Body posture can send powerful signals, but several recent studies suggest that the effect varies based on the type of posture and cultural background.
Researchers conducted four studies with more than 600 men and women born in the US or East Asia (e.g., China, South Korea, Japan) in order to examine the psychological experience of viewing and enacting expansive (versus constricted) body postures.
“Overall, these findings suggest that expansive postures have both universal and culturally specific effects on people’s thoughts, feelings, and behavior,” says University at Buffalo psychologist Lora E. Park.
“Some postures, such as the expansive-hands-spread-on-desk and expansive-upright-sitting poses, ” she says, “make people across cultures feel more powerful. In contrast, expansive postures that violate cultural norms, such as putting one’s feet on the desk, do not make all individuals feel powerful.”
Park says the expansive postures, which were based on previous research, consisted of:
- expansive-hands-spread-on-desk pose (i.e., standing up and leaning over on a desk with hands spread apart)
- expansive-upright-sitting pose (i.e., resting one’s ankle on the opposite leg’s knee with one arm on the armrest and the other hand on the desk)
- expansive-feet-on-desk pose (i.e., leaning back in one’s chair with feet on top of the desk, hands placed behind one’s head, fingers interlocked, and elbows spread out wide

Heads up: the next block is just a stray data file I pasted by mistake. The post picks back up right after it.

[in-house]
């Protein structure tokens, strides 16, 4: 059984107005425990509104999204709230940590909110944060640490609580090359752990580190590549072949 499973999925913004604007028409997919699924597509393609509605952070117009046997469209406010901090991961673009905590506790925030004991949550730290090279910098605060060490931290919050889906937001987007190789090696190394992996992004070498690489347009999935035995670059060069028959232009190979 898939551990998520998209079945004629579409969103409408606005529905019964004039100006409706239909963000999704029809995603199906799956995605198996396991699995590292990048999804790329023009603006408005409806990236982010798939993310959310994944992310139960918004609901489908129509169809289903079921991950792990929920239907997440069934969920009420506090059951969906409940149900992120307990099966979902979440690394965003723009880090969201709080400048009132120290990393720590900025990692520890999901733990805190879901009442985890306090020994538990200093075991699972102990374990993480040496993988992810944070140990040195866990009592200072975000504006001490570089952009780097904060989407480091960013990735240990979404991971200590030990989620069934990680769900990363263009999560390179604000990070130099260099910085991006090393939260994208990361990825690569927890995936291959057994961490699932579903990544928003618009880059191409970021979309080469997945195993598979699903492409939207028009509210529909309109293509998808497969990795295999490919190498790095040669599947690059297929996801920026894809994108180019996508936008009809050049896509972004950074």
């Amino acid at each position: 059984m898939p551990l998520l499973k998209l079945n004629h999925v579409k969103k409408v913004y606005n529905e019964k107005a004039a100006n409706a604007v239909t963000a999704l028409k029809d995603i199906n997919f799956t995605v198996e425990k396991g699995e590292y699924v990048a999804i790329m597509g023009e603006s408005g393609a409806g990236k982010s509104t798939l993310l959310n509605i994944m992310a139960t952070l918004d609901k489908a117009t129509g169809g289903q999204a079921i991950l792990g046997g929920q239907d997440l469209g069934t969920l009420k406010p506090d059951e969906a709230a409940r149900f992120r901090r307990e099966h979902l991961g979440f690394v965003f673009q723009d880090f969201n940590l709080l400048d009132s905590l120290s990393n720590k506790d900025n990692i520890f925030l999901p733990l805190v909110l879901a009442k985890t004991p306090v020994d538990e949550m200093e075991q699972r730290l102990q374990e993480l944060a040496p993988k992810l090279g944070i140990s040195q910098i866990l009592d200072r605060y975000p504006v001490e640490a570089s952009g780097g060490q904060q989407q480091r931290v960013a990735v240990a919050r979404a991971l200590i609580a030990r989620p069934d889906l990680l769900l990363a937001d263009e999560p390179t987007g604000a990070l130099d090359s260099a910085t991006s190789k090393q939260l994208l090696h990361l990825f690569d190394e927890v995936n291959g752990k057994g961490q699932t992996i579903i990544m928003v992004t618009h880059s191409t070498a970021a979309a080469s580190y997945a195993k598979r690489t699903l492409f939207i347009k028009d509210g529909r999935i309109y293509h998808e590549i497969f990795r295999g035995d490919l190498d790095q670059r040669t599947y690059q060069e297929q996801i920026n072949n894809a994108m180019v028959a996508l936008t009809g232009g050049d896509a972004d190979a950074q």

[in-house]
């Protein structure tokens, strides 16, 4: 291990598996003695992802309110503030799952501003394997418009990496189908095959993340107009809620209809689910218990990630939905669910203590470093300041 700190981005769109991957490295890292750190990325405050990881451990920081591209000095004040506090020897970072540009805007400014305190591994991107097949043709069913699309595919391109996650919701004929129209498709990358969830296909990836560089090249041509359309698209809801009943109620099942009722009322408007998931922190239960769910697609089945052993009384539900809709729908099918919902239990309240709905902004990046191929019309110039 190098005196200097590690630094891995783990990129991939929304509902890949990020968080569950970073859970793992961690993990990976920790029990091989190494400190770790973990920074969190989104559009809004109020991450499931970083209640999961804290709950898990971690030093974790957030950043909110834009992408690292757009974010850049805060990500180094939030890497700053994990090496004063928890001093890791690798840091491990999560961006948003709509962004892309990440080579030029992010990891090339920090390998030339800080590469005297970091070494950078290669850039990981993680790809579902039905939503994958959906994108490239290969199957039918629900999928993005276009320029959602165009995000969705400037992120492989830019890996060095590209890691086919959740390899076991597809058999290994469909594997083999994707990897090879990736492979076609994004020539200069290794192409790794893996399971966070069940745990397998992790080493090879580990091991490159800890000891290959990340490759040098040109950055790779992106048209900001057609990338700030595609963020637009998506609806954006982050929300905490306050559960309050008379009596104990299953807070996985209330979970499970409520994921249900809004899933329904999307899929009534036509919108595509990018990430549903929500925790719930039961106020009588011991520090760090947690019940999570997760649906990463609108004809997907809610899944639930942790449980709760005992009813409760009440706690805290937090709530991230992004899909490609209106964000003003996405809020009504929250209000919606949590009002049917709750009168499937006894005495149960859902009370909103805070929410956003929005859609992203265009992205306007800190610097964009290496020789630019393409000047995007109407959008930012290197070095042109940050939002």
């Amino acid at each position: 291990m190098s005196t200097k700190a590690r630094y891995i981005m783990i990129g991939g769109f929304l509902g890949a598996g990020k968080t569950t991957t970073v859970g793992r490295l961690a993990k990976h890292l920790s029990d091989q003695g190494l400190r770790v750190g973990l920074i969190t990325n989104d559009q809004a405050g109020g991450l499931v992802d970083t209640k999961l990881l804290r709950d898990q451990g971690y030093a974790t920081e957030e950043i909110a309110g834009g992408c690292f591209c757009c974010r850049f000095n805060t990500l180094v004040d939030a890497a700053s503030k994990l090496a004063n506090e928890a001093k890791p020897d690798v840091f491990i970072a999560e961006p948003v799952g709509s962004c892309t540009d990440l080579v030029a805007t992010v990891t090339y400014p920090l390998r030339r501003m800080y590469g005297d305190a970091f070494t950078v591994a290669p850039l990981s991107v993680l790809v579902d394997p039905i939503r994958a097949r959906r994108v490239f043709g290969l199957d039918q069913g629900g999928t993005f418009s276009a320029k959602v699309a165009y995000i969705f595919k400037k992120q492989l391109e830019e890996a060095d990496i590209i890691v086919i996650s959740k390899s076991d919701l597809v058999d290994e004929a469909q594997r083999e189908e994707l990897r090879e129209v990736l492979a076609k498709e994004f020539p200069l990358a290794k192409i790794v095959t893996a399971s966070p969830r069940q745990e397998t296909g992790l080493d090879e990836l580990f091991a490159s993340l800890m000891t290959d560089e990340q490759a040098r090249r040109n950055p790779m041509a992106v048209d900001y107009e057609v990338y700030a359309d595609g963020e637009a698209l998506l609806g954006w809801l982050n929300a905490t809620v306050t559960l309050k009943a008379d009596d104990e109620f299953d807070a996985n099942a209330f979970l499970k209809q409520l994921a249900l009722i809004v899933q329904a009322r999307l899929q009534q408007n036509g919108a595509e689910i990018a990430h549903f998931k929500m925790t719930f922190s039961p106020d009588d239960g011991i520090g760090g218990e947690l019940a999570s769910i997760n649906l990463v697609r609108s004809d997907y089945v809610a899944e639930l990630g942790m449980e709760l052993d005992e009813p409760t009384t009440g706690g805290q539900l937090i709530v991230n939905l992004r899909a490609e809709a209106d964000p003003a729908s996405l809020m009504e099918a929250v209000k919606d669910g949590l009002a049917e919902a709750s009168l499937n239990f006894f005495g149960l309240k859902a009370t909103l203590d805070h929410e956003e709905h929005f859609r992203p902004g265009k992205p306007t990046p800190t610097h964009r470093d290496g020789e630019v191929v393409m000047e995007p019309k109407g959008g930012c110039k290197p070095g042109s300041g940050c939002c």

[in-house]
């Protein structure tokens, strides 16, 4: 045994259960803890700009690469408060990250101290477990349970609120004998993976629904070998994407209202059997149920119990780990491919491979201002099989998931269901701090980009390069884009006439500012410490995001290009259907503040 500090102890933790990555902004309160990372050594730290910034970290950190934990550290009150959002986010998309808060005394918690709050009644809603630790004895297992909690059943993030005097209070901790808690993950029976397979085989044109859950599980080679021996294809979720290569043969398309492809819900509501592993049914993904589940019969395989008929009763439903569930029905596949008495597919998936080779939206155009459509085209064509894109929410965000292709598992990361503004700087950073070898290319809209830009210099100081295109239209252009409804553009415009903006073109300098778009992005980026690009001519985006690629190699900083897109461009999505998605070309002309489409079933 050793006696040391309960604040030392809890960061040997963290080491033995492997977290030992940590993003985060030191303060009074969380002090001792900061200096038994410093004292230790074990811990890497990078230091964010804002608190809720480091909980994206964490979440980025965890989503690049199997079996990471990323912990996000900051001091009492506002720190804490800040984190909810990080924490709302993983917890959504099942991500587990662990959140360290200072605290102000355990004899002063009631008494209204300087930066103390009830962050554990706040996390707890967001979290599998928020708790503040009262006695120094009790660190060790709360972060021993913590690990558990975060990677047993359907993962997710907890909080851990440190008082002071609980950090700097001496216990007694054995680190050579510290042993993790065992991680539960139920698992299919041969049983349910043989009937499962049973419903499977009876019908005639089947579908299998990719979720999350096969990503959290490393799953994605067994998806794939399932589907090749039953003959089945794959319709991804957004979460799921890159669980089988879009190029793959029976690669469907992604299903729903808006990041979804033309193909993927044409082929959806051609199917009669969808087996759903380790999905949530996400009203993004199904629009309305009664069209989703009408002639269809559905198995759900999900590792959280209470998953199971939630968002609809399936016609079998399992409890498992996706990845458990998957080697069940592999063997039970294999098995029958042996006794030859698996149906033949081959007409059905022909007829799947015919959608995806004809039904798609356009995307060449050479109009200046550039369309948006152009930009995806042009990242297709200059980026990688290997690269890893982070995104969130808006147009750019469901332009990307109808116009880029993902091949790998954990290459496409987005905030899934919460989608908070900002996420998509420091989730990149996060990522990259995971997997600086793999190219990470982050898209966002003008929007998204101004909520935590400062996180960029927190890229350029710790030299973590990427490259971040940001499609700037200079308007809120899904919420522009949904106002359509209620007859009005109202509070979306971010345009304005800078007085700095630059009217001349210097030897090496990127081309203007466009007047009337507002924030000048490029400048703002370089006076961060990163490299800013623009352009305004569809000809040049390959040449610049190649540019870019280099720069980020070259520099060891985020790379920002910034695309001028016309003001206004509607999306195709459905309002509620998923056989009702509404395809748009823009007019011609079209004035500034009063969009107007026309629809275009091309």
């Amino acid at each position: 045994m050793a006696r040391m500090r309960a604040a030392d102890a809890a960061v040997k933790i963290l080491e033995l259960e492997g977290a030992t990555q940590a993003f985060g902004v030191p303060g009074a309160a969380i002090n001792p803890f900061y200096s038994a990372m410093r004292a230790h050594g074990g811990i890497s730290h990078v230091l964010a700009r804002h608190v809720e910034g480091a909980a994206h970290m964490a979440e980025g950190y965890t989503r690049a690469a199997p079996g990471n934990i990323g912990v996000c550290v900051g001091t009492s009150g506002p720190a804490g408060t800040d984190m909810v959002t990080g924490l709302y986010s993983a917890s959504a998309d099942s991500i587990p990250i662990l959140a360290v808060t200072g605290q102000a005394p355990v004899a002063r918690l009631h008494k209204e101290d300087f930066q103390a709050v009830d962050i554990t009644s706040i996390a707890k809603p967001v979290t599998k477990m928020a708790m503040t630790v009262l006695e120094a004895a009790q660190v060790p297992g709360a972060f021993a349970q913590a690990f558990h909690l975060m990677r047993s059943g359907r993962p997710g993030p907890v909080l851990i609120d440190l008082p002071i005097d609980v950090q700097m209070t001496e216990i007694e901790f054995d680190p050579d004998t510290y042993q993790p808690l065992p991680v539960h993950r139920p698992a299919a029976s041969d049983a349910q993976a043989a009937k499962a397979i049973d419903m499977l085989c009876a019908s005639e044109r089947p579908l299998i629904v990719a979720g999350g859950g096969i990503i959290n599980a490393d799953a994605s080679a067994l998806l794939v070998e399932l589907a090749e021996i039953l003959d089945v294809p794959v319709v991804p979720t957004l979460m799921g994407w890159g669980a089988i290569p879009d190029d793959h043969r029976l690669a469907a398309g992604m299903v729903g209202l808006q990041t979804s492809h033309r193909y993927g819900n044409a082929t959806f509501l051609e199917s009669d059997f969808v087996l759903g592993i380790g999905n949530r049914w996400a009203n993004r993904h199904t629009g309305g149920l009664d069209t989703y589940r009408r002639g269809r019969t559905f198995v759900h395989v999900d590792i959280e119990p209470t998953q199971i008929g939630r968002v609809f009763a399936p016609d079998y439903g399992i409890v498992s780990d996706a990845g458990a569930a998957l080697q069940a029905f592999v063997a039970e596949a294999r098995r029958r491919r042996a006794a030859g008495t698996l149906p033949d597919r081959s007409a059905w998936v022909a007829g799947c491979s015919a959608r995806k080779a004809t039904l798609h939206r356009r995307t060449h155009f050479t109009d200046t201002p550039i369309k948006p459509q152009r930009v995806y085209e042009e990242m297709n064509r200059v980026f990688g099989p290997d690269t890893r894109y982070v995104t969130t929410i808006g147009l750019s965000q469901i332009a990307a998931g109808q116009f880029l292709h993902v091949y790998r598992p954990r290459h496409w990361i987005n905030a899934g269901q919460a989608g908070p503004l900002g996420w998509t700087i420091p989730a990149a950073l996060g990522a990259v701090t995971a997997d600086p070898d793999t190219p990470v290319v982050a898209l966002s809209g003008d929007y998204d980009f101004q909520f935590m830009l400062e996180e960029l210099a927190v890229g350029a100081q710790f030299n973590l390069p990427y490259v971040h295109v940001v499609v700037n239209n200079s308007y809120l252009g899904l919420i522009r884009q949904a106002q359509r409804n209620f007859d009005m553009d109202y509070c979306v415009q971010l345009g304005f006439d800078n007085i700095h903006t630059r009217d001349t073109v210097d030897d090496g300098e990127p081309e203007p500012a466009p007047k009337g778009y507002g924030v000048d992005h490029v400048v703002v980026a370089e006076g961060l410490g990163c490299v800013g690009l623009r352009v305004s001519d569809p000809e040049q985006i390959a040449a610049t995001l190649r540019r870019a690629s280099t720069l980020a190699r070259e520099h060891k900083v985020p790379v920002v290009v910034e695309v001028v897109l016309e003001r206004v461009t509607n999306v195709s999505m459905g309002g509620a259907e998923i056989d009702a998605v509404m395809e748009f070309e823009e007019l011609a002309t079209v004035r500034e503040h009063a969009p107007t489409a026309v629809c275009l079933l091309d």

“In four studies,” she says, “the effect of each posture on participants was evaluated in comparison to a constricted body posture (e.g., sitting with hands under thighs, standing with arms wrapped around one’s body).
Study 1 found that the expansive-feet-on-desk pose, compared to other expansive or constricted postures, was perceived by both Americans and East Asians as the least consistent with East Asian cultural norms of modesty, humility, and restraint.
Studies 2a and 2b found that for both Americans and East Asians, the expansive-hands-spread-on-desk and expansive-upright-sitting poses led to greater feelings of power (e.g., in charge, powerful, dominant, etc.) than those evoked by constricted postures.
Study 3 found that the expansive-feet-on-desk pose led to greater feelings of power and implicit activation of power-related concepts for Americans, but not for East Asians.
Study 4 found that compared to a constricted posture, the expansive feet-on-desk pose led to greater risk-taking among Americans, but not among East Asians. Specifically, after holding the posture for three minutes, American participants were more likely to choose to take action to deal with a problem or situation presented to them, whereas this posture did not have the same effect on East Asian participants.
“It is the symbolic meaning of a posture,” Park says, “rather than the posture itself, that influences the psychological experiences of individuals from different cultures.”
Park’s co-authors include additional researchers from the University at Buffalo and Columbia Business School. The findings are published in the Journal of Experimental Social Psychology.
Source: University at Buffalo